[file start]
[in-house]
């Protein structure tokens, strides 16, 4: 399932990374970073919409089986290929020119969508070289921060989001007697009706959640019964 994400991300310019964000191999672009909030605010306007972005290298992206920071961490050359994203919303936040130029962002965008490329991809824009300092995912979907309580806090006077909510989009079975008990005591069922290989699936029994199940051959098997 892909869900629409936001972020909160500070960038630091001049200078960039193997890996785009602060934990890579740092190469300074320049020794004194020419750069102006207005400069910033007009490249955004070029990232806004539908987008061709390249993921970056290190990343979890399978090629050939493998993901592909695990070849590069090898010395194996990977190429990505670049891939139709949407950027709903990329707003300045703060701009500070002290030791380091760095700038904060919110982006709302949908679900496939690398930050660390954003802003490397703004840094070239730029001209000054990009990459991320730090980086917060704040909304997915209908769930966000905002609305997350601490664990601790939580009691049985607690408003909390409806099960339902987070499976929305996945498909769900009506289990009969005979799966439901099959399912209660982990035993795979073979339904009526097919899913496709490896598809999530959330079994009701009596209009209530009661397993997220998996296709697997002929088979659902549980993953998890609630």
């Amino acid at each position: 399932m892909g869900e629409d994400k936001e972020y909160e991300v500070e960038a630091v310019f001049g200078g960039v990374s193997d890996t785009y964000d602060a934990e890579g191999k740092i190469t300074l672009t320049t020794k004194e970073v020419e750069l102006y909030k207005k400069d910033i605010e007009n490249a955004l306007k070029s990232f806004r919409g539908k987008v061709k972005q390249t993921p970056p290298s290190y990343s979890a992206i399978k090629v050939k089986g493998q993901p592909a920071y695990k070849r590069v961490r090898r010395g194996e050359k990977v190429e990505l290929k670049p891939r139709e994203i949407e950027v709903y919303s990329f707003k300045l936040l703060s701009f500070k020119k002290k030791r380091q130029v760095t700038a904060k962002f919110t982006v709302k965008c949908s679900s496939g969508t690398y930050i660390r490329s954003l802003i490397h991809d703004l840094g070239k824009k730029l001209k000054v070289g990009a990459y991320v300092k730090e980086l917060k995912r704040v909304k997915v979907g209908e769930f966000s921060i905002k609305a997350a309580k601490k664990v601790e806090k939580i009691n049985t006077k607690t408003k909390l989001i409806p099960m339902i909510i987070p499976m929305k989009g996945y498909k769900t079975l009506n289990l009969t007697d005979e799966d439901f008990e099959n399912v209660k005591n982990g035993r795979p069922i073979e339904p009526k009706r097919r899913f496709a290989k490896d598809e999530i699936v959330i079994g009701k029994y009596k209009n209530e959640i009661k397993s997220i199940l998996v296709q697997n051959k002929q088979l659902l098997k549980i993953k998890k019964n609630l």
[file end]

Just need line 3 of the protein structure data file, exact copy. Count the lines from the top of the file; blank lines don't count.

């Amino acid at each position: 399932m892909g869900e629409d994400k936001e972020y909160e991300v500070e960038a630091v310019f001049g200078g960039v990374s193997d890996t785009y964000d602060a934990e890579g191999k740092i190469t300074l672009t320049t020794k004194e970073v020419e750069l102006y909030k207005k400069d910033i605010e007009n490249a955004l306007k070029s990232f806004r919409g539908k987008v061709k972005q390249t993921p970056p290298s290190y990343s979890a992206i399978k090629v050939k089986g493998q993901p592909a920071y695990k070849r590069v961490r090898r010395g194996e050359k990977v190429e990505l290929k670049p891939r139709e994203i949407e950027v709903y919303s990329f707003k300045l936040l703060s701009f500070k020119k002290k030791r380091q130029v760095t700038a904060k962002f919110t982006v709302k965008c949908s679900s496939g969508t690398y930050i660390r490329s954003l802003i490397h991809d703004l840094g070239k824009k730029l001209k000054v070289g990009a990459y991320v300092k730090e980086l917060k995912r704040v909304k997915v979907g209908e769930f966000s921060i905002k609305a997350a309580k601490k664990v601790e806090k939580i009691n049985t006077k607690t408003k909390l989001i409806p099960m339902i909510i987070p499976m929305k989009g996945y498909k769900t079975l009506n289990l009969t007697d005979e799966d439901f008990e099959n399912v209660k005591n982990g035993r795979p069922i073979e339904p009526k009706r097919r899913f496709a290989k490896d598809e999530i699936v959330i079994g009701k029994y009596k209009n209530e959640i009661k397993s997220i199940l998996v296709q697997n051959k002929q088979l659902l098997k549980i993953k998890k019964n609630l």